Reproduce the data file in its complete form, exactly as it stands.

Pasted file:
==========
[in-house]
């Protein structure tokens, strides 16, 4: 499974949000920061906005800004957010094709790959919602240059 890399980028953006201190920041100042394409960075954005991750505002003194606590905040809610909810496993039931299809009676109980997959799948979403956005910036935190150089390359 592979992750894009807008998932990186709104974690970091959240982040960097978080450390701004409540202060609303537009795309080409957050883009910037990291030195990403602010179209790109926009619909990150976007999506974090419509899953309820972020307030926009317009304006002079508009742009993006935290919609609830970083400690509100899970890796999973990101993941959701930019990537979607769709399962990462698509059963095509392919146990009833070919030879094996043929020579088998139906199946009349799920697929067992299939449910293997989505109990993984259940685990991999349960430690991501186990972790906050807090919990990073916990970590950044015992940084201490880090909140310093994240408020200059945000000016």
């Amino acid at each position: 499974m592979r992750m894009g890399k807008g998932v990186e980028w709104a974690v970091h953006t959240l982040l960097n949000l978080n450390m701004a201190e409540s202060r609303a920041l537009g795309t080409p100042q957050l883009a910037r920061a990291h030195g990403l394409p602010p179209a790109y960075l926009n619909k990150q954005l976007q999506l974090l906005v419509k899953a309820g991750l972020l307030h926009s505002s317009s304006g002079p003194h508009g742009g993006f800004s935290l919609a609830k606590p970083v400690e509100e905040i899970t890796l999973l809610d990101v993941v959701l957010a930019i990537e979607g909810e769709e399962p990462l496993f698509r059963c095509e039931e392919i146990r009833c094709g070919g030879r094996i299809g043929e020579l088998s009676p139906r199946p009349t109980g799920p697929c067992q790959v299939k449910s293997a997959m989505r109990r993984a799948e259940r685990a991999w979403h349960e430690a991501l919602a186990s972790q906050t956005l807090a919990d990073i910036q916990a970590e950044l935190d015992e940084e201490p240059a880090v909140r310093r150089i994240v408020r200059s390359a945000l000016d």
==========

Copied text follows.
[in-house]
């Protein structure tokens, strides 16, 4: 499974949000920061906005800004957010094709790959919602240059 890399980028953006201190920041100042394409960075954005991750505002003194606590905040809610909810496993039931299809009676109980997959799948979403956005910036935190150089390359 592979992750894009807008998932990186709104974690970091959240982040960097978080450390701004409540202060609303537009795309080409957050883009910037990291030195990403602010179209790109926009619909990150976007999506974090419509899953309820972020307030926009317009304006002079508009742009993006935290919609609830970083400690509100899970890796999973990101993941959701930019990537979607769709399962990462698509059963095509392919146990009833070919030879094996043929020579088998139906199946009349799920697929067992299939449910293997989505109990993984259940685990991999349960430690991501186990972790906050807090919990990073916990970590950044015992940084201490880090909140310093994240408020200059945000000016």
């Amino acid at each position: 499974m592979r992750m894009g890399k807008g998932v990186e980028w709104a974690v970091h953006t959240l982040l960097n949000l978080n450390m701004a201190e409540s202060r609303a920041l537009g795309t080409p100042q957050l883009a910037r920061a990291h030195g990403l394409p602010p179209a790109y960075l926009n619909k990150q954005l976007q999506l974090l906005v419509k899953a309820g991750l972020l307030h926009s505002s317009s304006g002079p003194h508009g742009g993006f800004s935290l919609a609830k606590p970083v400690e509100e905040i899970t890796l999973l809610d990101v993941v959701l957010a930019i990537e979607g909810e769709e399962p990462l496993f698509r059963c095509e039931e392919i146990r009833c094709g070919g030879r094996i299809g043929e020579l088998s009676p139906r199946p009349t109980g799920p697929c067992q790959v299939k449910s293997a997959m989505r109990r993984a799948e259940r685990a991999w979403h349960e430690a991501l919602a186990s972790q906050t956005l807090a919990d990073i910036q916990a970590e950044l935190d015992e940084e201490p240059a880090v909140r310093r150089i994240v408020r200059s390359a945000l000016d």